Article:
The MSBR is based on liquid fuels; fission products can be separated chemically by e.g. bubbling gases through the molten salt on a continuous basis. The breeder produces fissile material which is fed back into the core, with any surplus used to kick-start a new reactor. Other isotopes can be harvested continuously for medical or special purposes (e.g. RTG in satellites and space probes).

    Refuelling is by adding salt granules into the Thorium circuit with a hopper.

    Operating at high temperature with molten salts and at atmospheric pressure, the reactor is self-throttling because the expansion of the salts when heating reduces the density of fissionable and fertile components. They can be made inherently safe (vis ORNL MSBRE) to be walk-away safe, requiring no machinery to shut down and to cool off. Further, the fissile material in the core (most U-233) can be “poisoned” easily by introducing/mixing other Uranium isotopes into the liquid as it drains; in the event of a terrorist threat. The stuff is then less useful than yellowcake for making nuclear weapons.

    Unlike pressurised or boiling water reactors, MSBR can be built “small”, from 100 MW without substantial loss of efficiency; and in 10’s of megawatts for “mobile” use. Up to 100 MW can ostensibly be air-cooled, requiring no water. A cooling tower using water won’t be as noisy and more efficient.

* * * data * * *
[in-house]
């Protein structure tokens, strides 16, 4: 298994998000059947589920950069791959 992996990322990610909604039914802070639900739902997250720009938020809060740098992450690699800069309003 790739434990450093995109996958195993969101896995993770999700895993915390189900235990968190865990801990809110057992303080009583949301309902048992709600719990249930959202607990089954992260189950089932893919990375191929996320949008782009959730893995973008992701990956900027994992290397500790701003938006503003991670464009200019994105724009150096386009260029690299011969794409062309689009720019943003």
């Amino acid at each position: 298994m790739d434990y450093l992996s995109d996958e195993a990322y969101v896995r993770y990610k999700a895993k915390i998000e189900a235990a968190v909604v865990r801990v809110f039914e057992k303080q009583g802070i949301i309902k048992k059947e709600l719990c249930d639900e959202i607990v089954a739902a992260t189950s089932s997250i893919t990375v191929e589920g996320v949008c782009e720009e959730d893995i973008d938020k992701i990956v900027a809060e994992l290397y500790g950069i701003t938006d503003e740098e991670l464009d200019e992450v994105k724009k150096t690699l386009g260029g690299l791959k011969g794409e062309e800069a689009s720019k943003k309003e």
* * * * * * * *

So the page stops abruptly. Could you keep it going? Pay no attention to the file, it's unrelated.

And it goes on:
The high quality heat from the reactors is also useful for process heat. Including synthetic liquid fuels for transport from bio-waste, coal and gas or extraction of oil from tar/oil sands.

    A Czech-Australian consortium is developing a prototype molten-salt Thorium reactor; to be running (IIRC) within 4 years. They have on tap the nuclear engineering experience of Skoda and other suppliers who built “Soviet”-designed reactors in Czechoslovakia (as it was) and other Eastern bloc countries. The Czech nuclear research institute “NRI” has been researching applicable materials and processes for well over a decade.

    They aren’t the only ones researching: China’s got mountains of spoils from its rare-earth minerals mining operations. Spoils containing large amounts of Thorium. Last year, a delegation visited ORNL and got copies of the old research documentation on MSBR and poked around the old facilities. All legit. .

    I believe that Tristan’s closing remark “The majority of Australians are opposed to the use of nuclear power in this country.” is misleading.

    Once I explain the options and answer the questions as best I can; the scale of radiation risks and risk management in future reactors (Australia won’t be building 40-year old reactors), they seem quite positive. I don’t have to mention “greenhouse gas” or “climate change” as reasons to use nuclear power. Conserving gas, oil and coal for purposes other than electricity generation is mentioned as a significant motivation to move to nuclear power ASAP.

    Oh yeah; and they also like the idea of burning up the “hard” waste from other nuclear power plants and weapons in a MSBR. Letting the neutrons smash the nasties to bits quickly, instead of trying to store them securely for 30,000 years; and making more electricty from that smashing as well.